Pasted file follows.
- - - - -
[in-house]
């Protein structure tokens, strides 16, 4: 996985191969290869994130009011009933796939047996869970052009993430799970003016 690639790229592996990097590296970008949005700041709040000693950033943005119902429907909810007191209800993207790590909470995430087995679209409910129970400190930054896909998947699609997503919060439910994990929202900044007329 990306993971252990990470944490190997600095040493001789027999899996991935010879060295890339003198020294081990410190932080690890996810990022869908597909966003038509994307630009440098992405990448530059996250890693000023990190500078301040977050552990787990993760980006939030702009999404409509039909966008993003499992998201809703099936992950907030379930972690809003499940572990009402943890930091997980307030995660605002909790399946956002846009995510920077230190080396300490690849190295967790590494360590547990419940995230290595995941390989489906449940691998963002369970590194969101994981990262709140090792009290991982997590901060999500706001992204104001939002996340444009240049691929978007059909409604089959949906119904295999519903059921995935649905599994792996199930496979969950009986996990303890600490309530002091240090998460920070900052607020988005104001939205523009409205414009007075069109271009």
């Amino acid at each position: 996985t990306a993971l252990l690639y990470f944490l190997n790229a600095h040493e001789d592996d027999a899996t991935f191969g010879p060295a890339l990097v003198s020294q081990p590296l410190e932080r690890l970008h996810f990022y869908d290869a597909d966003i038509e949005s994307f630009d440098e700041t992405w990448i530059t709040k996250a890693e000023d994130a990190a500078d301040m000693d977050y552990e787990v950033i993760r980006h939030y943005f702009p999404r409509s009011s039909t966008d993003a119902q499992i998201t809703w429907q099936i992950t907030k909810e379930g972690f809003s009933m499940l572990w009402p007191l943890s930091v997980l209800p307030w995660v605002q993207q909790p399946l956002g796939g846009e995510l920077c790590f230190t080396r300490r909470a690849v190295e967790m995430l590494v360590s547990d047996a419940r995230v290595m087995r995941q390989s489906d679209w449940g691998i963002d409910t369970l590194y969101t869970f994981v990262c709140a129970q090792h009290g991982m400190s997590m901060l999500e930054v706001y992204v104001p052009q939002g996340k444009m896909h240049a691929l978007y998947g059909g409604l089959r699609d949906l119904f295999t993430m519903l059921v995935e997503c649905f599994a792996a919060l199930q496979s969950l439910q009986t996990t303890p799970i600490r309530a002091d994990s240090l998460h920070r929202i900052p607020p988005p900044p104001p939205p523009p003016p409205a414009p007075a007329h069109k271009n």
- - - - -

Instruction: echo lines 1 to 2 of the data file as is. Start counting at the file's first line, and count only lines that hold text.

[in-house]
């Protein structure tokens, strides 16, 4: 996985191969290869994130009011009933796939047996869970052009993430799970003016 690639790229592996990097590296970008949005700041709040000693950033943005119902429907909810007191209800993207790590909470995430087995679209409910129970400190930054896909998947699609997503919060439910994990929202900044007329 990306993971252990990470944490190997600095040493001789027999899996991935010879060295890339003198020294081990410190932080690890996810990022869908597909966003038509994307630009440098992405990448530059996250890693000023990190500078301040977050552990787990993760980006939030702009999404409509039909966008993003499992998201809703099936992950907030379930972690809003499940572990009402943890930091997980307030995660605002909790399946956002846009995510920077230190080396300490690849190295967790590494360590547990419940995230290595995941390989489906449940691998963002369970590194969101994981990262709140090792009290991982997590901060999500706001992204104001939002996340444009240049691929978007059909409604089959949906119904295999519903059921995935649905599994792996199930496979969950009986996990303890600490309530002091240090998460920070900052607020988005104001939205523009409205414009007075069109271009």